By Community Alliance Staff
Born in Mexico, Eliseo Gamino is the son of a bracero farmworker. He graduated from Fresno State, where he also obtained his master’s in education, with an emphasis on administration supervision. Currently, he is employed by the Raisin City School District. Gamino was voted “Teacher of the Year 2021 of Fresno County.”
“I am running for superintendent of education because I want to make a positive impact. I see a lot of issues with kids: dropping out, deserting the public school system, high unemployment and homelessness.
“We are not educating the kids at an early age, for instance, they are not able to read in third or fourth grade. These are kids at risk, on the way to the pipeline to prison.
“I want to make residents of Fresno County aware that only 7%–8% of our residents have a BA. We have a poorly educated population, and this affects us.
“This will affect our economic development. Companies are looking to get established in areas with an educated population. That’s why education is so important. I want to put this issue at the forefront of the discussion.
“We have to address the low-performing schools. Why is that, and what do they need to improve their performances?
“Low-income kids can’t make it to the big leagues. How can we balance this situation?
“We have to invest resources in all segments of our society. If there is an imbalance, then you have a gap.
“As a Superintendent, I’ll ask for equity and balanced resources to make sure that all schools are spending their revenue in the correct locations and categories. We have subgroups of vulnerable populations, and they need adequate attention to help them to bridge the academic gap. If this gap widens, then we are not providing a good service.
“In the county, we have an estimated 2,000 new cases of juvenile arrests. In part, this can be prevented with a good education
“‘If we don’t educate children, we are going to punish adults,’ says a proverb. So I prefer to invest in children, to make sure they are reading at a great level. As a society, we can do better by exposing these issues.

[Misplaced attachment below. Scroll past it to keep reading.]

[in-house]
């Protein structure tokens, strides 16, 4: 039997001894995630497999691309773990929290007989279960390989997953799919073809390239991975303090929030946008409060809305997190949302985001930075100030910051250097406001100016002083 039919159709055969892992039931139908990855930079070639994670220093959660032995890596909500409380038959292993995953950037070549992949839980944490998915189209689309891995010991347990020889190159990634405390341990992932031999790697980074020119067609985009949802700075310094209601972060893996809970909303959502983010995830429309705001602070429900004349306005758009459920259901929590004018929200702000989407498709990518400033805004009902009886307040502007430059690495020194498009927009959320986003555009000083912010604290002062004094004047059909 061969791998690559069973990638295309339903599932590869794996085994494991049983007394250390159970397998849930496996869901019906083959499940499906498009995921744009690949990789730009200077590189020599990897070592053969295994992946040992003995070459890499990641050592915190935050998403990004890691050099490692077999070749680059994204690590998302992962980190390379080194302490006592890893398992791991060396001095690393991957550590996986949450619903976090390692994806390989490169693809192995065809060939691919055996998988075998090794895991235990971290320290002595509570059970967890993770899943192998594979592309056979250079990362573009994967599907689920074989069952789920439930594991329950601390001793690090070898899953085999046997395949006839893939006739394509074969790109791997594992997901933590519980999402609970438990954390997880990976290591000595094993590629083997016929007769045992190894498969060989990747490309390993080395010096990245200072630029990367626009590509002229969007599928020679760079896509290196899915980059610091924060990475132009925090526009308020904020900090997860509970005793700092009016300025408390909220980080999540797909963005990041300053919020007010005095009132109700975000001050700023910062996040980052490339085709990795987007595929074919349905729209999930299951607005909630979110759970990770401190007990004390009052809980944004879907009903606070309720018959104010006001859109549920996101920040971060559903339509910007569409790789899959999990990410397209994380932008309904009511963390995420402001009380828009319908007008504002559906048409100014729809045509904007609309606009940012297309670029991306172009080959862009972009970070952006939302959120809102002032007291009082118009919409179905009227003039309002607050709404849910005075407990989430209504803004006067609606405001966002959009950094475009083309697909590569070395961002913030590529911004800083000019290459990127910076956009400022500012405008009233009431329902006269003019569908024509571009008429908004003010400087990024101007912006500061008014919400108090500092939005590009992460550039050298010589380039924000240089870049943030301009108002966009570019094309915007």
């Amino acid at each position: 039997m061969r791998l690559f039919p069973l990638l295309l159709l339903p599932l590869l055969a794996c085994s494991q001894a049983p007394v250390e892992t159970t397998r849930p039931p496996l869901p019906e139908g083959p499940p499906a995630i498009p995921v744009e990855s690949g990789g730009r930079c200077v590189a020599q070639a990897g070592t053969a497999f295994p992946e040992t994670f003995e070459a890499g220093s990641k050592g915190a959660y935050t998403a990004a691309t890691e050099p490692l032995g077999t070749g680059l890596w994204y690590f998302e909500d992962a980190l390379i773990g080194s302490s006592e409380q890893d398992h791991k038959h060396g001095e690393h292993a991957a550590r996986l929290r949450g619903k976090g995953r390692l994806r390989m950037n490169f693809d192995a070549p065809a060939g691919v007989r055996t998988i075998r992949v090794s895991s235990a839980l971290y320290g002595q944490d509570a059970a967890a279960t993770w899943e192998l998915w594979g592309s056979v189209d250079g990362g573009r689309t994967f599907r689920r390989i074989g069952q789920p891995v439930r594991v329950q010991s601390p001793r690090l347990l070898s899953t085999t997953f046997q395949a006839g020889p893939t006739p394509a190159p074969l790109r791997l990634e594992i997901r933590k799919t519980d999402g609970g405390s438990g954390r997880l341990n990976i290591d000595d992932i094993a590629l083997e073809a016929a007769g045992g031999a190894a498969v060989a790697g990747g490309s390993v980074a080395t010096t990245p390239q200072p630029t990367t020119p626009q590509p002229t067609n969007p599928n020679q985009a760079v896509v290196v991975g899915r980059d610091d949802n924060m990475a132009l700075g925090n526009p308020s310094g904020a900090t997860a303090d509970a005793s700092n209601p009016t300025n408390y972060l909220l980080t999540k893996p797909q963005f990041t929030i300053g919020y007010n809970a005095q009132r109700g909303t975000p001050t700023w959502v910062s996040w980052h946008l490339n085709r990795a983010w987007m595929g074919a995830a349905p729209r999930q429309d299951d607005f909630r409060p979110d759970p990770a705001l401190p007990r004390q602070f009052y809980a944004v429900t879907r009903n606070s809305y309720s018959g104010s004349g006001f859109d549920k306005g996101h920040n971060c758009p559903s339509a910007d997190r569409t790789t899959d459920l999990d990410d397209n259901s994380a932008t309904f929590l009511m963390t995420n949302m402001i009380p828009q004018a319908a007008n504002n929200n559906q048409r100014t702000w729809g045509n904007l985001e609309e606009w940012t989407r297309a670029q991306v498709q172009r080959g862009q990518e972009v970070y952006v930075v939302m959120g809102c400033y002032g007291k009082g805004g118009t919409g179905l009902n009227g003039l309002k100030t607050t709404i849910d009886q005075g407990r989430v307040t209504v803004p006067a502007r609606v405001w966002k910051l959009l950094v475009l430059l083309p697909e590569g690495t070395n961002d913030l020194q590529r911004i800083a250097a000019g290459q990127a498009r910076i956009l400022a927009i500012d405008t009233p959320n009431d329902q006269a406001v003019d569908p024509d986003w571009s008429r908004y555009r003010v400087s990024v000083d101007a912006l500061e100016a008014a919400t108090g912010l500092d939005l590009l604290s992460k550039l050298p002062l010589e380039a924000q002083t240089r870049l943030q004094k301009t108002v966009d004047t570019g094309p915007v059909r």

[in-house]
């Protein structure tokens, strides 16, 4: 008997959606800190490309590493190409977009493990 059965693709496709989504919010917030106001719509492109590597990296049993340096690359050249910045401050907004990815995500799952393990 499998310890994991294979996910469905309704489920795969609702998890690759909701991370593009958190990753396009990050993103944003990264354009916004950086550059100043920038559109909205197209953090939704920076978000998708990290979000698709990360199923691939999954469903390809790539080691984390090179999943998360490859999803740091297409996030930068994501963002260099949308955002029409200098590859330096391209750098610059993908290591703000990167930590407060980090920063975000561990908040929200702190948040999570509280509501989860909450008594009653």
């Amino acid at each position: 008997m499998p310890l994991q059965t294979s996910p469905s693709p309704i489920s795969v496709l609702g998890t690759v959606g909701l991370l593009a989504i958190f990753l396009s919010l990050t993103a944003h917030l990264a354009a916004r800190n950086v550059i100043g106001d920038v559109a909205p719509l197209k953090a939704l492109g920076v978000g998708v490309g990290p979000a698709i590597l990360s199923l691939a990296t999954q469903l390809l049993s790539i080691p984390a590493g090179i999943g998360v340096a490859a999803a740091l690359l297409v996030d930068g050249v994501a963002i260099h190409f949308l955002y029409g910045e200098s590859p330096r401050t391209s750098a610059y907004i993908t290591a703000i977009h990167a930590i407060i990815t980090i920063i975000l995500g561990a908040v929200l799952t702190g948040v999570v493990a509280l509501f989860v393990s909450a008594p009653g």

“When kids need to be motivated, they need to be exposed to a different curriculum, such as robotics, arts. These are things that inspire kids to excel, and you give them a reason to go to school.
“In the [San Joaquin] Valley, all children should get their fair shot. So we have to make sure all schools have adequate resources. For instance, Fresno County had the funding to help English learners, but it was found out a couple of years back that close to $500,000 was used in a partnership with the police department.
“The County cannot take away money allocated to education and then expect children to perform well. This type of thing has to change; we have to be sure mistakes are not repeated.
“When we are educating children, we are combating crime. This is a basic solution to stop the pipeline to prison. We need to see the value of educating the kids.
“We have a crisis with drugs, whether meth or fentanyl. We have to educate our children and build their self-esteem, and we need to have high expectations for them.
“If we don’t do it, they will be condemned to low-skilled, low-paid jobs, [and] they will contribute to the homelessness problem.
“Education is linked to social mobility. That’s why the education of our children and our youth is so important so they can succeed as adults and be the backbone of the county and the Valley.
“We have a drug abuse problem in our area. But I like what once I read, ‘drugs don’t kill people, ignorance does.’ Education can help people to confront problems.”